2. Aftersun

Released in Australia this February was the film that flooded so many of last year’s best-of lists, a film I’d spent so long searching for and only ended up watching on a connecting flight from Honolulu to Denver. And even in that setting, the image squashed into the LED screen on the back of the seat in front, or possibly on my phone via the airline’s in-flight entertainment app, I forget which, the film still reduced me to a mess of tears. Grief permeates this thing, writer/director Charlotte Wells expertly tugging at expectations like a marionette. The film is built on a feeling of apprehension: we sense something dangerous will soon happen, and so any moment where the possibility arises is met with dread. So much is left unsaid, the film living just under the surface… but to describe what’s happening underneath feels misleading, as if confusing interpretation with intent, and yet to take the opposite route and simply describe the literal beats and actions feels dishonest. In a literal sense, the film almost defies description. Flashforwards hint at an outcome, and we forensically study the facial emotions like clues, trying to ascertain the nature of the offence. Paul Mescal’s Calum is someone trying to break a cycle of pain and bad parenting, and is an attentive and caring father to his daughter. But we can see the pain creeping in through the cracks, his reaction to a birthday song, unimaginable grief that can surely only lead to one place. We know the cycle is not broken, and that the pain will continue to the next generation. Wells directs her debut feature with the confidence of someone ten films deep, every choice she makes paying dividends, her aim so deft it can hit you through a low-res six-inch screen thousands of feet in the air.

1. Oppenheimer

It’s pretty fitting that my own countdown should end with a film effectively constructed as a countdown, a three-hour film paced like the ticking second hand of a clock.

There’s an energy that comes at the end of The Usual Suspects (1995) that felt, at the time, like something entirely new. It’s not like the film invented the montage – to borrow a phrase from Isaac Newton, one of the few scientific figures to not cameo in Oppenheimer, whatever heights it reached came from standing on the shoulders of giants – but what it delivered was seminal, a moment that undeniably changed my own cinephilic DNA. So, like the classic imitation of the idiot who wonders why they can’t just make the whole plane out of the indestructible black box, I’ve always wondered whether you could make a whole film out of that montage. Cinema is all about the careful balancing of pace, so could an entire film sustain that level of energy without exhausting the audience?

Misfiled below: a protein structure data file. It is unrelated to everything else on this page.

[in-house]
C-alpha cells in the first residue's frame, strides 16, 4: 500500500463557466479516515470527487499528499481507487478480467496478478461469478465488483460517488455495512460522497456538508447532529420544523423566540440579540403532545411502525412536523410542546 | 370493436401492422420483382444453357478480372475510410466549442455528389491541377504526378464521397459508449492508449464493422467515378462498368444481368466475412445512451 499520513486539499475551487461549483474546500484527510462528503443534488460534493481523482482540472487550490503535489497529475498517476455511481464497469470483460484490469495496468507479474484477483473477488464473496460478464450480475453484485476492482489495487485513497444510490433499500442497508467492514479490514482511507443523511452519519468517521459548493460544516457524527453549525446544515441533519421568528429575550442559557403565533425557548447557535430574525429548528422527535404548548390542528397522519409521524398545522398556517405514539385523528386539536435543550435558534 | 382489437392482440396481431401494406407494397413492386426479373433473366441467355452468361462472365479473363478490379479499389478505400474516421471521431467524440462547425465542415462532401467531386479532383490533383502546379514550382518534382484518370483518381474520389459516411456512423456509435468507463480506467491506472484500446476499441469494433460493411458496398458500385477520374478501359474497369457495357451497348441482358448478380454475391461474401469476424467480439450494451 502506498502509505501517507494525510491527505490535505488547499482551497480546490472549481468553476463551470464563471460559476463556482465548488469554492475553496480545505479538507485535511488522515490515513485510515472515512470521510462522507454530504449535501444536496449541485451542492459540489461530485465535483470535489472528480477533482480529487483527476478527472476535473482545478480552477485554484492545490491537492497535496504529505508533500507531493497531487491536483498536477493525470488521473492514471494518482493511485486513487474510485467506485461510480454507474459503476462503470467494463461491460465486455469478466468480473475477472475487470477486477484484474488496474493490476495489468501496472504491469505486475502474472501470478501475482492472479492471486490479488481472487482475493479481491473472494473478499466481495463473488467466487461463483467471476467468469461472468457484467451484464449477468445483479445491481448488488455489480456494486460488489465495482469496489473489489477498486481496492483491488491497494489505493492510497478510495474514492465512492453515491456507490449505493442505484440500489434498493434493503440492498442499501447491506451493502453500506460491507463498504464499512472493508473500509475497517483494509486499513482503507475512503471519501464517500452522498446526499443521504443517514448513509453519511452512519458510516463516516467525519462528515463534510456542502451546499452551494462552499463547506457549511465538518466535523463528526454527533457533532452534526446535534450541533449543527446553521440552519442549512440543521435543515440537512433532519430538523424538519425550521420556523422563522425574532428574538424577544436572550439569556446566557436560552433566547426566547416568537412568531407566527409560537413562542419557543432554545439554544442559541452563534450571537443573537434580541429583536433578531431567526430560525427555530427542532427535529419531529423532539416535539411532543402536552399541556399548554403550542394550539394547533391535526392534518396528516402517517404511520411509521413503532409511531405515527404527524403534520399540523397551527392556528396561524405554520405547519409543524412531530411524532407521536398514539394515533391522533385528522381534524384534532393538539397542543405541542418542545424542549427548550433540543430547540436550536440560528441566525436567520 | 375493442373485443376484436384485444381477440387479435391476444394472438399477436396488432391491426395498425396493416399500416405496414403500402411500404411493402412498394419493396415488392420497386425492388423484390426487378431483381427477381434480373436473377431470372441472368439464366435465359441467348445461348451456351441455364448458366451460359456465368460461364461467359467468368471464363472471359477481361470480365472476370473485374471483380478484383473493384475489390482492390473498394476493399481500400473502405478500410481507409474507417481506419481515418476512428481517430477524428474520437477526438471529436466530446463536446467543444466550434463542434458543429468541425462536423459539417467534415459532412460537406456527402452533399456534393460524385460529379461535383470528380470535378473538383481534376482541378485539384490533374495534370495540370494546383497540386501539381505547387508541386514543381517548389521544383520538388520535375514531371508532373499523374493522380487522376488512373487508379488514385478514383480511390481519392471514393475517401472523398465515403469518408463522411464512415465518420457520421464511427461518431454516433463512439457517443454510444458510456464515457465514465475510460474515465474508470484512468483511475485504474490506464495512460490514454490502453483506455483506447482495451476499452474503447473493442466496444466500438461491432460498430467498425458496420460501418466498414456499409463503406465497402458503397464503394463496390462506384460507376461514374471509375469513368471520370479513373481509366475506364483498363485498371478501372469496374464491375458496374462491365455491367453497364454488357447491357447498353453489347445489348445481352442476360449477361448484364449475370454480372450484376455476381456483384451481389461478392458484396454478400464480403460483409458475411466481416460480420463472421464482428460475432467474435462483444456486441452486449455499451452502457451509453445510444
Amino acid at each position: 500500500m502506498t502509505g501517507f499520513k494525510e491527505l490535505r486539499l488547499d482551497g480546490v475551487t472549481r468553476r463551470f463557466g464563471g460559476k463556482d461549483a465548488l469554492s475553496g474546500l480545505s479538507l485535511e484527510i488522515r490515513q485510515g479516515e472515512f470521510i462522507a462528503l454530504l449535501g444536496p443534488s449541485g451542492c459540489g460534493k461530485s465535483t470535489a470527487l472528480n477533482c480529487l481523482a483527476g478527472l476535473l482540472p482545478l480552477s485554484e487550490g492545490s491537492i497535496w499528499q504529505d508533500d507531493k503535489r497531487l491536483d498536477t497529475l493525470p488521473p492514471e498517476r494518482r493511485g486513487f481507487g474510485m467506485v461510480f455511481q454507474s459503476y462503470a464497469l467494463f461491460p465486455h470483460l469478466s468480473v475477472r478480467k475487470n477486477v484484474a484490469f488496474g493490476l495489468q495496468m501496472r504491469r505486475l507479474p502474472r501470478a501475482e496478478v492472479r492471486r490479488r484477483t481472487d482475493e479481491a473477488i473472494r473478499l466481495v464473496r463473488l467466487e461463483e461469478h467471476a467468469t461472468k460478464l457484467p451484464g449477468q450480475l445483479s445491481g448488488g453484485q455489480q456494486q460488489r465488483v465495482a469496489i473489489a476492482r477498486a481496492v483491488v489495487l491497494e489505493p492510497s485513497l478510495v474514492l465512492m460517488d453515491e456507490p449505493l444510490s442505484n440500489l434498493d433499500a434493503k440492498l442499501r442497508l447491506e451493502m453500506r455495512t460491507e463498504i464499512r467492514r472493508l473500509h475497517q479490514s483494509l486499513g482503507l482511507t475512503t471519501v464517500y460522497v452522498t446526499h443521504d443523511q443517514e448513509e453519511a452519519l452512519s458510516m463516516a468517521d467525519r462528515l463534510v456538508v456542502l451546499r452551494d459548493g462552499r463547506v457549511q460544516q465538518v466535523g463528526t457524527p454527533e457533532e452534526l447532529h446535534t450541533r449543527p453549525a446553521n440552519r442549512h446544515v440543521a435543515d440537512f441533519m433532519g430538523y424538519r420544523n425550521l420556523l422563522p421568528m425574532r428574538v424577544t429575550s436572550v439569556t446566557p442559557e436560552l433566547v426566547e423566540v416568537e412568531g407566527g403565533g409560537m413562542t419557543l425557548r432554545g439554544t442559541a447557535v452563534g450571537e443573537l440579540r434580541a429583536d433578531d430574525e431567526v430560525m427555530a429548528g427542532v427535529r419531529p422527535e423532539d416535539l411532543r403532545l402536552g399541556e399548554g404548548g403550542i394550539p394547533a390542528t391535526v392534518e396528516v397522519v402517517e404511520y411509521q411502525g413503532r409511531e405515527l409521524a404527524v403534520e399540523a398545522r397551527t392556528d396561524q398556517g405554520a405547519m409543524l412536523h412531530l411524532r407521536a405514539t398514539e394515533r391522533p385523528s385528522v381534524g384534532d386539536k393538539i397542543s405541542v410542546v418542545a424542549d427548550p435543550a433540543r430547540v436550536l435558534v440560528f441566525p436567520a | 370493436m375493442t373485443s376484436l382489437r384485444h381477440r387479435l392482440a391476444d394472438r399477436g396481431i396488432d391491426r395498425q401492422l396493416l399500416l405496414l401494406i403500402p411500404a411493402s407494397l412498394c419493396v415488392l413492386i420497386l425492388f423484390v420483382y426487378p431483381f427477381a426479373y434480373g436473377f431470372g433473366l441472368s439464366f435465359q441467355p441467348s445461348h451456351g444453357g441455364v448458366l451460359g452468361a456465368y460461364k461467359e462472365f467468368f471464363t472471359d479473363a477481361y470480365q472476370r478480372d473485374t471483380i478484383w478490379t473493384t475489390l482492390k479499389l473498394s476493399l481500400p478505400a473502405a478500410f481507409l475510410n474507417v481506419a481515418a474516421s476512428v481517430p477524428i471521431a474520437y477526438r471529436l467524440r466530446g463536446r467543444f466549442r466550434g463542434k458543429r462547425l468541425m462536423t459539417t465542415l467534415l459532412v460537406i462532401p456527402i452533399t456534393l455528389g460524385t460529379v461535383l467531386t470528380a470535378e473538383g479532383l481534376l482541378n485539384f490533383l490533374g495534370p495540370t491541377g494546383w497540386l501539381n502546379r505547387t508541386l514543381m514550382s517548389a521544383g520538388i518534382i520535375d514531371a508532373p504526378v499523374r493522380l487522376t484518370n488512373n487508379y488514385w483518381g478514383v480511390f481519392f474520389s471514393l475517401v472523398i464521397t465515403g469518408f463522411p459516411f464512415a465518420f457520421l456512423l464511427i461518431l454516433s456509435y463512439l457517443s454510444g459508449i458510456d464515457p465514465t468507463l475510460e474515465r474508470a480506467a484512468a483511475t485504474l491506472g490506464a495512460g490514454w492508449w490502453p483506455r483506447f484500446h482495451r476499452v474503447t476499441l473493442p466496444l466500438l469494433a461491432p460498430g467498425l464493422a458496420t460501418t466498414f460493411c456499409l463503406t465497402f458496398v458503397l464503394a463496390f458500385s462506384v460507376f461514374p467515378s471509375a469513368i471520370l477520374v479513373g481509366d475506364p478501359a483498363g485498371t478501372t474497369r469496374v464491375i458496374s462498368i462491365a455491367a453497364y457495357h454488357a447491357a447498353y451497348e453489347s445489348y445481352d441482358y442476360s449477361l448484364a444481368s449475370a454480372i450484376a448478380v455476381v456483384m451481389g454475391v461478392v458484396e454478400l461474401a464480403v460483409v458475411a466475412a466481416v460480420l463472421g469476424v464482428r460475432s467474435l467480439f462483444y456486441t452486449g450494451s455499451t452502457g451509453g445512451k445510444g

Oppenheimer tests this, but it’s not just an exercise in style; here, the medium is the message. As enthralled as I was by the film, I spent most of it half-consciously searching for the central premise. Is it about power run amuck? Warnings not heeded? The dangers of hubris? The greater good and necessity of evil? I worried Oppenheimer the man was too distant, and when Edward Teller says nobody knows what he stands for, and asks him if even he knows, I wondered if this was the film lampshading its lack of character development. Could a filmmaker as deft as Nolan be so clumsy? The answer, thankfully, is no.

Because Oppenheimer being single-minded in his search for the end of the equation is the point of the film. The raw energy of atomic power is the raw energy of the film, there’s no time or space for a downbeat. We are ticking ever onwards. The fact that this unrelenting motion remains so perfectly paced is a marvel, because you should not be able to sustain three hours on that kind of uneasy, unabating montage… yet it works because Nolan knows when to gently release the pressure without ever losing that sense of inevitability. And it was only at the end that I clocked what the film actually was: a gigantic countdown.

Months before the film’s release, a promotional youtube video played a short teaser on loop, with a countdown to the film’s release date. What seemed like little more than a catchy marketing concept was actually so much more. It was subtly forecasting the whole premise of the film.

Oppenheimer the man believes is that a display of this massive atomic power will usher an age of peace, and the revelation of what is actually happening comes at the start, in the middle, at the end. Linear time is fractured by the bomb, and so are the realisations and revelations. First, we are counting down to the development of the theory, then to the first successful test, then to the bomb being dropped, then to the end of the war, then to a confirmation hearing, to a security clearance, to a public redemption, to an award. It goes on forever. The endless explosions that never quiet the ticking clock.